Multiscale dynamics in complex materials and interfaces

Habib, Adela
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Lu, T.-M. (Toh-Ming), 1943-
Wertz, Esther A.
Ullal, Chaitanya
Sundararaman, Ravishankar
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Material response to light irradiation is at the heart of a wide range of emergent technologies that are in the nano- to quantum length scale. These technologies include interferencenanolithography, optoelectronics, and spin-based quantum information processing devices. Efficient exploitation of material response is the key to the full realization of these technologies. In the context of these applications, this means investigating the charge, spin, and coupled optical dynamics with kinetic reactions in a photoresist at timescales ranging from femto- to microseconds. To this end, first-principles methods have emerged as powerful tools in simulating the dynamics with the required level of detail in disentangling multiple pro- cesses in the microscopic and macroscopic regimes. In this talk, I will present my studies of these dynamics from first-principles with three specific aims: (1) charge carrier (electron and hole) dynamics in plasmonic materials for finding key parameters affecting plasmonic hot carrier device efficiency, (2) spin carrier (electron and hole) dynamics in materials promising for spin-based technologies, and (3) coupled optical dynamics with kinetic reactions in a photoresist to explore parameters for quality nanopatterning. First, searching for new promising plasmonic materials, we find that transition metal nitrides (TMNs) and Ag-Au alloys have hot carrier properties (e.g., lifetimes and mean free paths) comparable to Au. This coupled with their optical tunability and stability as small nanoparticles in extreme conditions make them highly favorable candidates for hot- carrier applications operating in infrared to ultraviolet regimes. Second, probing the hot hole injection in Au on p-type GaN, we predict that ∼90% of hot holes can cross the interfacial barrier, suggesting hot-hole driven devices to perform similar to hot-electron driven devices for optoelectronics. A similar investigation of hot hole injection in Cu on p-GaN suggests that harnessing hot holes with p-type semiconductors is a promising strategy for plasmon-driven photodetection across the visible and ultraviolet regimes. Next, searching for materials with suitable spin properties, first, we establish a new, ac- curate and universal first-principles methodology based on Lindbladian dynamics of density matrices to calculate spin dynamics in solids with arbitrary spin mixing and crystal symmetry. Applying this method to calculate spin-phonon relaxation rates in MoS2, in addition to the excellent agreement with experimental measurements, we gain important insights about the intervalley and intravalley contributions to spin relaxation. We find that intervalley scattering is dominant for holes at low temperatures because of the large spin-orbit split in the valence bands. In contrast, for conduction electrons, it is the intravalley scattering that dominates at all temperatures. For graphene, density-matrix dynamics simulations reveal that electric fields and substrates strongly reduce spin-phonon relaxation lifetimes to the nanosecond scale as shown in experiments. We find that hBN increases the out-of-plane to in-plane lifetime ratio from 1/2 to 0.8, matching experiments, suggesting that intrinsic spin-phonon relaxation is likely the limiting factor for graphene-based spin technologies at room temperature. Lastly, we develop a coupled electromagnetic (EM) and reaction kinetics simulation method that can predict optical dynamics including absorption, diffraction, and intensity modulations coupled with the photo-activated and inhibited reaction kinetics in a material in 2 dimensions. This method, simulating a two-color interference lithography technique for a periodic pattern of lines, shows that diffraction effects are negligible (< 0.1%) for film depths up to 10 μm. Simplifying the experimental configuration from using two standing waves for both colors to a plane and a standing wave combination, we can achieve a line contrast as good as 80% at optimal exposure times. Our EM solver based on perturbation theory provides a computationally efficient method to be coupled to the kinetic reactions of any future two-color photoresist candidate for the study of optimal parameters for the nanopatterning technique.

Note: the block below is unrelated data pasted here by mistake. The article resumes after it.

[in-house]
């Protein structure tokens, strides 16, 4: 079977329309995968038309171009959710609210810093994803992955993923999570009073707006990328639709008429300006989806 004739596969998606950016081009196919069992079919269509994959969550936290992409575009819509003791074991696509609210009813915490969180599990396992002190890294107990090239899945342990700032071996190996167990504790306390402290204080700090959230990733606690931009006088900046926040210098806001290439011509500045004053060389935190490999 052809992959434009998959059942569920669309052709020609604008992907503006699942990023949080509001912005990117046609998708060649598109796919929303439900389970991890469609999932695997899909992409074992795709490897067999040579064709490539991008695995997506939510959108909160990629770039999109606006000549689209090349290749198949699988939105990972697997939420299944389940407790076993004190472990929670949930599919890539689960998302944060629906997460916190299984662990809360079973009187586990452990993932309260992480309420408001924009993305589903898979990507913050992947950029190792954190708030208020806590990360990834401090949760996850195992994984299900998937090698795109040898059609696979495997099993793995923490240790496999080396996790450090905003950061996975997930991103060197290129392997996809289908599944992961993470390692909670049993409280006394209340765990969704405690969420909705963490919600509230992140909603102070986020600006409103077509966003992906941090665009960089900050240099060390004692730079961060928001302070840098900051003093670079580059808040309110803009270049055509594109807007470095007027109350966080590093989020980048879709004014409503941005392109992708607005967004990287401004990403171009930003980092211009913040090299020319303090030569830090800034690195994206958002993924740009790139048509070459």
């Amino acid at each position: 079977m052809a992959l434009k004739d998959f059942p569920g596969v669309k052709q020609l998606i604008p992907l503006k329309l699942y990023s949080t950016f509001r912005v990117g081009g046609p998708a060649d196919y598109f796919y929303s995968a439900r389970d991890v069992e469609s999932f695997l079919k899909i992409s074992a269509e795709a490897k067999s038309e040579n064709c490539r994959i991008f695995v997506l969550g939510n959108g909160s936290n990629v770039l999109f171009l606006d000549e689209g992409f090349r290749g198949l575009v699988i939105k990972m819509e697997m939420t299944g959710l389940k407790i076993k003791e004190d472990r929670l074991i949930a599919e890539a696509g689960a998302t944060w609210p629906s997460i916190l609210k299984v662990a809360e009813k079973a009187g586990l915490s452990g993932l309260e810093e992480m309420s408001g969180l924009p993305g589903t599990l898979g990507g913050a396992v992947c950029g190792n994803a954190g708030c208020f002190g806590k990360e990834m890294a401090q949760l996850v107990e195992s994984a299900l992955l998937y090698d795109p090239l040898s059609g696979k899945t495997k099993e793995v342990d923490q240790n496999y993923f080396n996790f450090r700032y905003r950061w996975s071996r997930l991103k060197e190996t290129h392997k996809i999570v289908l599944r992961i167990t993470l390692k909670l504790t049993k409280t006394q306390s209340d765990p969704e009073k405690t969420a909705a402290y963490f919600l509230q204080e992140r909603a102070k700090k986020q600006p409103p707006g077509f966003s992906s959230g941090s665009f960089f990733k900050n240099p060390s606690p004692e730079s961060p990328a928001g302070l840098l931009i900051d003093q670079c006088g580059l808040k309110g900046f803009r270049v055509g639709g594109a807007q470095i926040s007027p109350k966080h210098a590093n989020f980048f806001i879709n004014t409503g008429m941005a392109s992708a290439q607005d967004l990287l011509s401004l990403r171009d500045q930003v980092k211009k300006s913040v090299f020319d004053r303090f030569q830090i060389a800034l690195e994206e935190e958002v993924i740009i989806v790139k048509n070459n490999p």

August 2021
School of Science
Dept. of Physics, Applied Physics, and Astronomy
Rensselaer Polytechnic Institute, Troy, NY
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